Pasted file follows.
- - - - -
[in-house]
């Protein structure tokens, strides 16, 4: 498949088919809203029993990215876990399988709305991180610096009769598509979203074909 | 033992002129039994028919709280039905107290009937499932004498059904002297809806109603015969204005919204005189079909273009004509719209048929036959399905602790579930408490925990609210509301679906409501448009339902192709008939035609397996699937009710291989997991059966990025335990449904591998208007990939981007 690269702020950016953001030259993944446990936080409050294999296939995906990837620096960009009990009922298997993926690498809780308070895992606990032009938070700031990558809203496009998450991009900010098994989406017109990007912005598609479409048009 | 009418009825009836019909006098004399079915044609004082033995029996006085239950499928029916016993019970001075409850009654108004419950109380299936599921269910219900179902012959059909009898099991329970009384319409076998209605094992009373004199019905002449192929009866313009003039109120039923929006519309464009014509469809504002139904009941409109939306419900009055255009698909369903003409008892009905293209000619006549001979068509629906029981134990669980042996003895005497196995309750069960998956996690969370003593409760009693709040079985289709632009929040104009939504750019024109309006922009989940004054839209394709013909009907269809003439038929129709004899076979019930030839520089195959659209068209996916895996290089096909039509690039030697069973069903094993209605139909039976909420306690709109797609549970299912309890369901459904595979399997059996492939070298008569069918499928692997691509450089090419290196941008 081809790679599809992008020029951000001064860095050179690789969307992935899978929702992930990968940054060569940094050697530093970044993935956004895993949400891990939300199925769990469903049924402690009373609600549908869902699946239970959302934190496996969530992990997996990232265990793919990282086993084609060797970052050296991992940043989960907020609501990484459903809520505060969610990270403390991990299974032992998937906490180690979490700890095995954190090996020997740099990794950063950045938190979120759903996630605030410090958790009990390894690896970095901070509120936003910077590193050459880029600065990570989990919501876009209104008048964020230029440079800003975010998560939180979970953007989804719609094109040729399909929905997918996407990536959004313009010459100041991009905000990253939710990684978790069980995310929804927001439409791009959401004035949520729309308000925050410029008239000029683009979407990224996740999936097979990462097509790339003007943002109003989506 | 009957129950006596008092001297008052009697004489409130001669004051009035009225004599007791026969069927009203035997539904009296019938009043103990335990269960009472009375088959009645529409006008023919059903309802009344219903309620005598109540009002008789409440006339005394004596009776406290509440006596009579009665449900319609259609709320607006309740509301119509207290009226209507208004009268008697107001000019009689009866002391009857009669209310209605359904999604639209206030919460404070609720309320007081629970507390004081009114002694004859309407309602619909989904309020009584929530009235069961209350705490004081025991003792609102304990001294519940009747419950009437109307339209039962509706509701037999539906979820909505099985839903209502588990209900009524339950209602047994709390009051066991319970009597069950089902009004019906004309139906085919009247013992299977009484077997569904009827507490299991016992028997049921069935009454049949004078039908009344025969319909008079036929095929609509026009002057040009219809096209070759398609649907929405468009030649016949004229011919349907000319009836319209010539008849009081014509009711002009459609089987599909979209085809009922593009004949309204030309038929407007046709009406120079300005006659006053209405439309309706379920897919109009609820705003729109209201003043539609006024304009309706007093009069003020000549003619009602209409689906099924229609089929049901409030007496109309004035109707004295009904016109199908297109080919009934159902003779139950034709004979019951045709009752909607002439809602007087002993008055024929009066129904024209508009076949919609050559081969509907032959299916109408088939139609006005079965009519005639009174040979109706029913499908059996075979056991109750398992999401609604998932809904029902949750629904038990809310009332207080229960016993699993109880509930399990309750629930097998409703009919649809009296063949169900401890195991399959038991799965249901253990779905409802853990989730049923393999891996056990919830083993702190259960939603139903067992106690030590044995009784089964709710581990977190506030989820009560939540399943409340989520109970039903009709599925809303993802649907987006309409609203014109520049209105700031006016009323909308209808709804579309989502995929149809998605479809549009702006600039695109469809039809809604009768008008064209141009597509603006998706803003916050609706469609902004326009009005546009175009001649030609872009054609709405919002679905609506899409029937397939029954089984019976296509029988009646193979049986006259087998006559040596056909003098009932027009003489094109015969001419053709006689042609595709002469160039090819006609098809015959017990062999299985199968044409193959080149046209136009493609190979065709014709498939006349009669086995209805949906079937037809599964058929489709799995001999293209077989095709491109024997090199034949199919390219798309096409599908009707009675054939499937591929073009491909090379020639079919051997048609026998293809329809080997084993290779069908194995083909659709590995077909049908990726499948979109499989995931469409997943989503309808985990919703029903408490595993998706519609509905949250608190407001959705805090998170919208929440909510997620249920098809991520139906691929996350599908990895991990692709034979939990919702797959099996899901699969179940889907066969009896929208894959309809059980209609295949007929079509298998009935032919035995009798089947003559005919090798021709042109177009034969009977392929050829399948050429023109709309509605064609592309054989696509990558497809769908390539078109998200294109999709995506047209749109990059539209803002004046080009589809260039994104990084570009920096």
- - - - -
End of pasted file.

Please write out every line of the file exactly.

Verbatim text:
[in-house]
């Protein structure tokens, strides 16, 4: 498949088919809203029993990215876990399988709305991180610096009769598509979203074909 | 033992002129039994028919709280039905107290009937499932004498059904002297809806109603015969204005919204005189079909273009004509719209048929036959399905602790579930408490925990609210509301679906409501448009339902192709008939035609397996699937009710291989997991059966990025335990449904591998208007990939981007 690269702020950016953001030259993944446990936080409050294999296939995906990837620096960009009990009922298997993926690498809780308070895992606990032009938070700031990558809203496009998450991009900010098994989406017109990007912005598609479409048009 | 009418009825009836019909006098004399079915044609004082033995029996006085239950499928029916016993019970001075409850009654108004419950109380299936599921269910219900179902012959059909009898099991329970009384319409076998209605094992009373004199019905002449192929009866313009003039109120039923929006519309464009014509469809504002139904009941409109939306419900009055255009698909369903003409008892009905293209000619006549001979068509629906029981134990669980042996003895005497196995309750069960998956996690969370003593409760009693709040079985289709632009929040104009939504750019024109309006922009989940004054839209394709013909009907269809003439038929129709004899076979019930030839520089195959659209068209996916895996290089096909039509690039030697069973069903094993209605139909039976909420306690709109797609549970299912309890369901459904595979399997059996492939070298008569069918499928692997691509450089090419290196941008 081809790679599809992008020029951000001064860095050179690789969307992935899978929702992930990968940054060569940094050697530093970044993935956004895993949400891990939300199925769990469903049924402690009373609600549908869902699946239970959302934190496996969530992990997996990232265990793919990282086993084609060797970052050296991992940043989960907020609501990484459903809520505060969610990270403390991990299974032992998937906490180690979490700890095995954190090996020997740099990794950063950045938190979120759903996630605030410090958790009990390894690896970095901070509120936003910077590193050459880029600065990570989990919501876009209104008048964020230029440079800003975010998560939180979970953007989804719609094109040729399909929905997918996407990536959004313009010459100041991009905000990253939710990684978790069980995310929804927001439409791009959401004035949520729309308000925050410029008239000029683009979407990224996740999936097979990462097509790339003007943002109003989506 | 009957129950006596008092001297008052009697004489409130001669004051009035009225004599007791026969069927009203035997539904009296019938009043103990335990269960009472009375088959009645529409006008023919059903309802009344219903309620005598109540009002008789409440006339005394004596009776406290509440006596009579009665449900319609259609709320607006309740509301119509207290009226209507208004009268008697107001000019009689009866002391009857009669209310209605359904999604639209206030919460404070609720309320007081629970507390004081009114002694004859309407309602619909989904309020009584929530009235069961209350705490004081025991003792609102304990001294519940009747419950009437109307339209039962509706509701037999539906979820909505099985839903209502588990209900009524339950209602047994709390009051066991319970009597069950089902009004019906004309139906085919009247013992299977009484077997569904009827507490299991016992028997049921069935009454049949004078039908009344025969319909008079036929095929609509026009002057040009219809096209070759398609649907929405468009030649016949004229011919349907000319009836319209010539008849009081014509009711002009459609089987599909979209085809009922593009004949309204030309038929407007046709009406120079300005006659006053209405439309309706379920897919109009609820705003729109209201003043539609006024304009309706007093009069003020000549003619009602209409689906099924229609089929049901409030007496109309004035109707004295009904016109199908297109080919009934159902003779139950034709004979019951045709009752909607002439809602007087002993008055024929009066129904024209508009076949919609050559081969509907032959299916109408088939139609006005079965009519005639009174040979109706029913499908059996075979056991109750398992999401609604998932809904029902949750629904038990809310009332207080229960016993699993109880509930399990309750629930097998409703009919649809009296063949169900401890195991399959038991799965249901253990779905409802853990989730049923393999891996056990919830083993702190259960939603139903067992106690030590044995009784089964709710581990977190506030989820009560939540399943409340989520109970039903009709599925809303993802649907987006309409609203014109520049209105700031006016009323909308209808709804579309989502995929149809998605479809549009702006600039695109469809039809809604009768008008064209141009597509603006998706803003916050609706469609902004326009009005546009175009001649030609872009054609709405919002679905609506899409029937397939029954089984019976296509029988009646193979049986006259087998006559040596056909003098009932027009003489094109015969001419053709006689042609595709002469160039090819006609098809015959017990062999299985199968044409193959080149046209136009493609190979065709014709498939006349009669086995209805949906079937037809599964058929489709799995001999293209077989095709491109024997090199034949199919390219798309096409599908009707009675054939499937591929073009491909090379020639079919051997048609026998293809329809080997084993290779069908194995083909659709590995077909049908990726499948979109499989995931469409997943989503309808985990919703029903408490595993998706519609509905949250608190407001959705805090998170919208929440909510997620249920098809991520139906691929996350599908990895991990692709034979939990919702797959099996899901699969179940889907066969009896929208894959309809059980209609295949007929079509298998009935032919035995009798089947003559005919090798021709042109177009034969009977392929050829399948050429023109709309509605064609592309054989696509990558497809769908390539078109998200294109999709995506047209749109990059539209803002004046080009589809260039994104990084570009920096």